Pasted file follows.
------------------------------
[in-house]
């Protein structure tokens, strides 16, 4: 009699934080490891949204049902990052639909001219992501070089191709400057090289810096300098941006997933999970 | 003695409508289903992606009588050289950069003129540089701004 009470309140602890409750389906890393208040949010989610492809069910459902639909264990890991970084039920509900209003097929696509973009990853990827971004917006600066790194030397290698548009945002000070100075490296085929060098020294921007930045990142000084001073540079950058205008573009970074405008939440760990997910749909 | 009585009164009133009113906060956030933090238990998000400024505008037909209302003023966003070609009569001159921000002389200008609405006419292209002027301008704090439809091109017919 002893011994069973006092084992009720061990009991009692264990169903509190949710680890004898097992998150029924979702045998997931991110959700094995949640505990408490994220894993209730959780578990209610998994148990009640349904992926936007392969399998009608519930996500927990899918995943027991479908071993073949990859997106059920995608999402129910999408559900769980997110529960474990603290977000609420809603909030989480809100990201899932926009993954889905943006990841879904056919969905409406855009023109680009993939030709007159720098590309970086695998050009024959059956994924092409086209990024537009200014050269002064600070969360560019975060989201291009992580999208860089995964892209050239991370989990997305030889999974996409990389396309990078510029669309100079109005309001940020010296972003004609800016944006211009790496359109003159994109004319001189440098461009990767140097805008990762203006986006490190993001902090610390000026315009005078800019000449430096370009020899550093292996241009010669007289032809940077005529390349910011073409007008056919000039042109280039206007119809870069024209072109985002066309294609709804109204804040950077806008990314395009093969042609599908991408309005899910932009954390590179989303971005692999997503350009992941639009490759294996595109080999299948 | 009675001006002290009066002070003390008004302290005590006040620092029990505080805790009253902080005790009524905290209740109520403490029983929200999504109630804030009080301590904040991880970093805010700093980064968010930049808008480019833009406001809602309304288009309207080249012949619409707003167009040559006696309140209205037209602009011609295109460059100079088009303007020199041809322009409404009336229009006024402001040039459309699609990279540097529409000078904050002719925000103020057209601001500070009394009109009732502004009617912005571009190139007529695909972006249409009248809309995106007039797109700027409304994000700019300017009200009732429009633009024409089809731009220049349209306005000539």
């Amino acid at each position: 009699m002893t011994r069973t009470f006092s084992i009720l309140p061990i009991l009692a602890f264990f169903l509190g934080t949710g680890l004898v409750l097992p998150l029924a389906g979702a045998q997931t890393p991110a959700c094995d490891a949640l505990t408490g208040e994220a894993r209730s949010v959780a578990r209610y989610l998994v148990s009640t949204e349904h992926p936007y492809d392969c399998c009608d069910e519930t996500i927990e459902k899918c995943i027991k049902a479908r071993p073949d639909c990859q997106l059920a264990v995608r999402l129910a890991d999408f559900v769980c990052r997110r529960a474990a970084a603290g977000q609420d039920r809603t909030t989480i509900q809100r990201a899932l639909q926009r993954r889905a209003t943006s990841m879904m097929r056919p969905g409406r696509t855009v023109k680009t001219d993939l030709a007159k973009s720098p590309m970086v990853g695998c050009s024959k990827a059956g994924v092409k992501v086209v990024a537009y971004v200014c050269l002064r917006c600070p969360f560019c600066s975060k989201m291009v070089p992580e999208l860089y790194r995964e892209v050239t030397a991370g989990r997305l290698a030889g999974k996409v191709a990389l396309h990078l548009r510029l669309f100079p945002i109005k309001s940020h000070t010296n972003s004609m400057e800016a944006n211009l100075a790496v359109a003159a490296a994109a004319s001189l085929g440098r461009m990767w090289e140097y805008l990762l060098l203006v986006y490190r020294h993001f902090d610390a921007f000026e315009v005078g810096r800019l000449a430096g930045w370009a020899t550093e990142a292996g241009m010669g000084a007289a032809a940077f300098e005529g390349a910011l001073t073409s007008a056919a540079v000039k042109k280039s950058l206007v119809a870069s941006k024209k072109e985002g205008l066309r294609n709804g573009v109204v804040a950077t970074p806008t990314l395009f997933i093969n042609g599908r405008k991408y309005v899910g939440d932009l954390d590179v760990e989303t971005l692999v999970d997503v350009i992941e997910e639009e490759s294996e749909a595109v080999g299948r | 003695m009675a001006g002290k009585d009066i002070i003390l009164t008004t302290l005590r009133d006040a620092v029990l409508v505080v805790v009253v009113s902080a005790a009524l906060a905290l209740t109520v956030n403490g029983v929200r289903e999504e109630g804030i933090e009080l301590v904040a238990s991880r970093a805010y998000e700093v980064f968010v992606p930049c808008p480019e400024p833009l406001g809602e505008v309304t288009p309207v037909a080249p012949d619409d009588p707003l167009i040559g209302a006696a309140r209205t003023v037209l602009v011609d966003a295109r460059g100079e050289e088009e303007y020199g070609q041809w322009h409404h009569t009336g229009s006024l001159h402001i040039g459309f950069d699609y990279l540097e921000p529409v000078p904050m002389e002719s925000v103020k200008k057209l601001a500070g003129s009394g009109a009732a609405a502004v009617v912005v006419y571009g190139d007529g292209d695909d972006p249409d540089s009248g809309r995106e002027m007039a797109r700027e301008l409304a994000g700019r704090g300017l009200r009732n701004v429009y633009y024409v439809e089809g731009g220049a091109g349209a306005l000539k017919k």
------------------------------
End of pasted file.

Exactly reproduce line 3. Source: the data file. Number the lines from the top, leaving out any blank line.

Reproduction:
């Amino acid at each position: 009699m002893t011994r069973t009470f006092s084992i009720l309140p061990i009991l009692a602890f264990f169903l509190g934080t949710g680890l004898v409750l097992p998150l029924a389906g979702a045998q997931t890393p991110a959700c094995d490891a949640l505990t408490g208040e994220a894993r209730s949010v959780a578990r209610y989610l998994v148990s009640t949204e349904h992926p936007y492809d392969c399998c009608d069910e519930t996500i927990e459902k899918c995943i027991k049902a479908r071993p073949d639909c990859q997106l059920a264990v995608r999402l129910a890991d999408f559900v769980c990052r997110r529960a474990a970084a603290g977000q609420d039920r809603t909030t989480i509900q809100r990201a899932l639909q926009r993954r889905a209003t943006s990841m879904m097929r056919p969905g409406r696509t855009v023109k680009t001219d993939l030709a007159k973009s720098p590309m970086v990853g695998c050009s024959k990827a059956g994924v092409k992501v086209v990024a537009y971004v200014c050269l002064r917006c600070p969360f560019c600066s975060k989201m291009v070089p992580e999208l860089y790194r995964e892209v050239t030397a991370g989990r997305l290698a030889g999974k996409v191709a990389l396309h990078l548009r510029l669309f100079p945002i109005k309001s940020h000070t010296n972003s004609m400057e800016a944006n211009l100075a790496v359109a003159a490296a994109a004319s001189l085929g440098r461009m990767w090289e140097y805008l990762l060098l203006v986006y490190r020294h993001f902090d610390a921007f000026e315009v005078g810096r800019l000449a430096g930045w370009a020899t550093e990142a292996g241009m010669g000084a007289a032809a940077f300098e005529g390349a910011l001073t073409s007008a056919a540079v000039k042109k280039s950058l206007v119809a870069s941006k024209k072109e985002g205008l066309r294609n709804g573009v109204v804040a950077t970074p806008t990314l395009f997933i093969n042609g599908r405008k991408y309005v899910g939440d932009l954390d590179v760990e989303t971005l692999v999970d997503v350009i992941e997910e639009e490759s294996e749909a595109v080999g299948r | 003695m009675a001006g002290k009585d009066i002070i003390l009164t008004t302290l005590r009133d006040a620092v029990l409508v505080v805790v009253v009113s902080a005790a009524l906060a905290l209740t109520v956030n403490g029983v929200r289903e999504e109630g804030i933090e009080l301590v904040a238990s991880r970093a805010y998000e700093v980064f968010v992606p930049c808008p480019e400024p833009l406001g809602e505008v309304t288009p309207v037909a080249p012949d619409d009588p707003l167009i040559g209302a006696a309140r209205t003023v037209l602009v011609d966003a295109r460059g100079e050289e088009e303007y020199g070609q041809w322009h409404h009569t009336g229009s006024l001159h402001i040039g459309f950069d699609y990279l540097e921000p529409v000078p904050m002389e002719s925000v103020k200008k057209l601001a500070g003129s009394g009109a009732a609405a502004v009617v912005v006419y571009g190139d007529g292209d695909d972006p249409d540089s009248g809309r995106e002027m007039a797109r700027e301008l409304a994000g700019r704090g300017l009200r009732n701004v429009y633009y024409v439809e089809g731009g220049a091109g349209a306005l000539k017919k």